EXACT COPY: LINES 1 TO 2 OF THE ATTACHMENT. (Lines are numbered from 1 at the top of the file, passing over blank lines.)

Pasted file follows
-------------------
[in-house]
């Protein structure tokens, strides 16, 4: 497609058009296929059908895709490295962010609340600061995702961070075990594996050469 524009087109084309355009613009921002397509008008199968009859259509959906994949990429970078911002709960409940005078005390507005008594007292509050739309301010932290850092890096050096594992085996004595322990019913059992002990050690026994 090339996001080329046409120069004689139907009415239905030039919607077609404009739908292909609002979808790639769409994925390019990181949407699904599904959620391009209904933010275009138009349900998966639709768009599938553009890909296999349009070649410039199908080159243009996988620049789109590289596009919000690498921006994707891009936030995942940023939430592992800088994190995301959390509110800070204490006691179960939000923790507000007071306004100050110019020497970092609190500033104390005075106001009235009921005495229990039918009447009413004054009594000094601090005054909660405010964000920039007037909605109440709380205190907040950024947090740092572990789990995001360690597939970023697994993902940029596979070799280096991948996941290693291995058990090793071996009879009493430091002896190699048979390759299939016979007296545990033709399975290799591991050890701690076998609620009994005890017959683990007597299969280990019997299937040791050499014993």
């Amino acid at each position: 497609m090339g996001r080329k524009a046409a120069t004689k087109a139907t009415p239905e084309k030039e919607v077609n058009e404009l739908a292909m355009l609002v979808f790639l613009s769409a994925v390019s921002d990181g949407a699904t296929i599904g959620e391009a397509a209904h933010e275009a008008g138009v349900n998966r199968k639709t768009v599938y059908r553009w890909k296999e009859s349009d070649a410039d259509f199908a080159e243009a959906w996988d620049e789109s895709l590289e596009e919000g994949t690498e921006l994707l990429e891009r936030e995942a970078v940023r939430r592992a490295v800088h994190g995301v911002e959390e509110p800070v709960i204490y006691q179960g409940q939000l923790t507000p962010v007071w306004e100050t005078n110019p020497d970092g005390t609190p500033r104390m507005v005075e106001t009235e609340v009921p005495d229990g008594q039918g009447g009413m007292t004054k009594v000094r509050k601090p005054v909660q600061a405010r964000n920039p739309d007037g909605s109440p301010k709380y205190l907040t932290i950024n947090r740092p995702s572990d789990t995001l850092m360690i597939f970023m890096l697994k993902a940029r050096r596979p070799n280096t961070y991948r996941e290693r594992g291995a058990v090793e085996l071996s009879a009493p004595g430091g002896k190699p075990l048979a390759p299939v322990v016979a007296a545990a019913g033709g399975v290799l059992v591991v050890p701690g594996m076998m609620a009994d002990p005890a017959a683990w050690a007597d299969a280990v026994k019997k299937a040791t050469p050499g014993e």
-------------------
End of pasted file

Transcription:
[in-house]
């Protein structure tokens, strides 16, 4: 497609058009296929059908895709490295962010609340600061995702961070075990594996050469 524009087109084309355009613009921002397509008008199968009859259509959906994949990429970078911002709960409940005078005390507005008594007292509050739309301010932290850092890096050096594992085996004595322990019913059992002990050690026994 090339996001080329046409120069004689139907009415239905030039919607077609404009739908292909609002979808790639769409994925390019990181949407699904599904959620391009209904933010275009138009349900998966639709768009599938553009890909296999349009070649410039199908080159243009996988620049789109590289596009919000690498921006994707891009936030995942940023939430592992800088994190995301959390509110800070204490006691179960939000923790507000007071306004100050110019020497970092609190500033104390005075106001009235009921005495229990039918009447009413004054009594000094601090005054909660405010964000920039007037909605109440709380205190907040950024947090740092572990789990995001360690597939970023697994993902940029596979070799280096991948996941290693291995058990090793071996009879009493430091002896190699048979390759299939016979007296545990033709399975290799591991050890701690076998609620009994005890017959683990007597299969280990019997299937040791050499014993």